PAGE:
In operation, the feeding facility 70 can house more than three-hundred head of cattle. Cattle and other livestock within the pens 94 have access to the feeder 10 and the waterer 98, and can be protected from the elements by side walls 72 and 74 and by the curtain 108. The gates 100 and 102 may be positioned such that livestock may move from one pen to another via alleys 84 or 85. Additionally, the gates 104 may be positioned such that livestock may move out into the open lot area 106. As such, individual pens 94 may be quickly and easily cleaned without significantly affecting the livestock. In this arrangement, the feeding facility creates a calming environment, which encourages the livestock to eat regularly and remain healthy.
It is therefore seen that by the use of a first slide adjacent the baffle and a second slide in spaced alignment to the first slide, the present invention permits the efficient and controlled dispensing of feed while preventing rain and other moisture from entering the hopper and saturating the feed.
1. An animal feeding device for storing and dispensing feed comprising:
- a trough;
- a hopper located above the trough and having opposite sides, opposite ends, an open bottom, and an open top;
- a downwardly sloping baffle disposed within the hopper and having a base secured to the trough;
- a first slide moveably connected to a side of the hopper and positioned adjacent the base of the baffle;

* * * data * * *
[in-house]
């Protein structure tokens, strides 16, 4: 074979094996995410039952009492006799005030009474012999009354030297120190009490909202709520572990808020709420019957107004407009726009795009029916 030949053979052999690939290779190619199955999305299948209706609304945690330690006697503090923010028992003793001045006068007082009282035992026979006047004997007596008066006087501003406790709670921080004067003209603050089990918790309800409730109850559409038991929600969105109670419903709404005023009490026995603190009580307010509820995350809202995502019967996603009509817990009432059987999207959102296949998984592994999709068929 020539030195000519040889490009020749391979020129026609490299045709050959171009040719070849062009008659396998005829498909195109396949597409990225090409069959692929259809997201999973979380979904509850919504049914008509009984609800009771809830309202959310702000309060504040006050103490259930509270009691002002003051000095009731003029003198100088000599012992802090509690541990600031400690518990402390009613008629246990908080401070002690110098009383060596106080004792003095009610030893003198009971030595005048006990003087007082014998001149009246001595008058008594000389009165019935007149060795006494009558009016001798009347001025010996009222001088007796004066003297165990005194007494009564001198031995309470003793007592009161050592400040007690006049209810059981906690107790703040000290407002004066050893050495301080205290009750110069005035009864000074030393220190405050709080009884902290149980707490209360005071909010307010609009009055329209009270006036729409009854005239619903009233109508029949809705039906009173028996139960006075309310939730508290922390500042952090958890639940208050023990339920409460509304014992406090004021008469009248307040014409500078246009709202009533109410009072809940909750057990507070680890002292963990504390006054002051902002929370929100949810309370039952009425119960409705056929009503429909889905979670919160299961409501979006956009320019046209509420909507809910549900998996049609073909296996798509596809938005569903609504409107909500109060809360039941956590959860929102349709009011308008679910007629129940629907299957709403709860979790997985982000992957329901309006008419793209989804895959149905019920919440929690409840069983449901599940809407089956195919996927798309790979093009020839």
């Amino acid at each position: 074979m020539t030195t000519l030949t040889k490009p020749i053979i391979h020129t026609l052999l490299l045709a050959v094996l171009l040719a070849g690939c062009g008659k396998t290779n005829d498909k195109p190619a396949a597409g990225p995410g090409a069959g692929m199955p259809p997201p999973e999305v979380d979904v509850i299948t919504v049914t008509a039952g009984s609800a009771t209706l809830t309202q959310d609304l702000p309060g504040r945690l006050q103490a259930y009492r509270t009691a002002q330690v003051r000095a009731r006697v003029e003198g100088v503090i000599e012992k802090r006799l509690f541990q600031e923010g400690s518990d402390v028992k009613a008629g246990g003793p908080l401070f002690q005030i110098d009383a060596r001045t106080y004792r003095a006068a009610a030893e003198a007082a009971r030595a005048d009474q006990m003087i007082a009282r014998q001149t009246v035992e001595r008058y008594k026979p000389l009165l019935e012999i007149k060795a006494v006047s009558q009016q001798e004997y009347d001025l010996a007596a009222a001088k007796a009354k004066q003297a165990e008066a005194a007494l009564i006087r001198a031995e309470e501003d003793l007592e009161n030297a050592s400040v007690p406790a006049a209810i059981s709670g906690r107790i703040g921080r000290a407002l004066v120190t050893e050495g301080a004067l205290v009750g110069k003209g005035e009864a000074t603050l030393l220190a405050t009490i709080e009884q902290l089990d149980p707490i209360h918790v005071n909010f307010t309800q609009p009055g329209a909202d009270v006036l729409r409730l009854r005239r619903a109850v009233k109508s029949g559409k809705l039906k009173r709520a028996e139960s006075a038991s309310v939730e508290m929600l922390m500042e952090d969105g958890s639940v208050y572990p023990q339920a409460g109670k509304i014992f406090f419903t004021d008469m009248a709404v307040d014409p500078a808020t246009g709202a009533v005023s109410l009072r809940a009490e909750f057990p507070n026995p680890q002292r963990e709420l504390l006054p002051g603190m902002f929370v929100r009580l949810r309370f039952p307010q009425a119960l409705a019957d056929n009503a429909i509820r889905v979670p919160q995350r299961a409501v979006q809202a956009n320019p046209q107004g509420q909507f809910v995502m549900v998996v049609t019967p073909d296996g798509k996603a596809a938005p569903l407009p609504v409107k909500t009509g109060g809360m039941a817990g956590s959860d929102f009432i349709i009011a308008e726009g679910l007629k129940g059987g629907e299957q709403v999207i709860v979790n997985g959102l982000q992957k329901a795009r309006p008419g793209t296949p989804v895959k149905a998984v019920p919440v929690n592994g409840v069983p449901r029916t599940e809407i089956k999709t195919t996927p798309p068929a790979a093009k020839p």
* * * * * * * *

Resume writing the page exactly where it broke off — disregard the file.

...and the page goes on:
- a guide attached to the same side of the hopper as the first slide;
- a second slide moveably connected to the guide of the hopper and positioned in spaced alignment to the first slide; and
- wherein the first slide is positioned between the hopper and the second slide.
3. The device of claim 1 further comprising a lid extending across the top of the hopper.
4. The device of claim 3 further comprising a winch assembly mounted to the hopper and operatively connected to the lid for opening and closing the lid.
5. The device of claim 1 further comprising a window positioned on the hopper for determining the amount of feed in the hopper.
6. An animal feeding facility comprising:
- a building having opposite side walls and a roof extending above and between the side walls;
- a plurality of animal pens disposed within the building, each pen having opposite sides bounded by partitions;
- a plurality of gates adjacent to the pens and pivotally mounted to the partitions, the gates forming first and second alleyways extending between the side walls of the feeding facility, the first alleyway in front of the second; and
- a plurality of animal feeders disposed within the pens and located parallel and adjacent to the second alleyway.
7. The animal feeding facility of claim 6 further comprising a curtain secured to the roof and extending between the side walls above the animal feeders.
8. The device of claim 1 further comprising a turn buckle secured to the same side of the hopper as the guide and the first slide and secured to the second slide such that when the turn buckle is rotated, the second slide slides vertically about the guide.
International Classification: A01K 5/00 (20060101);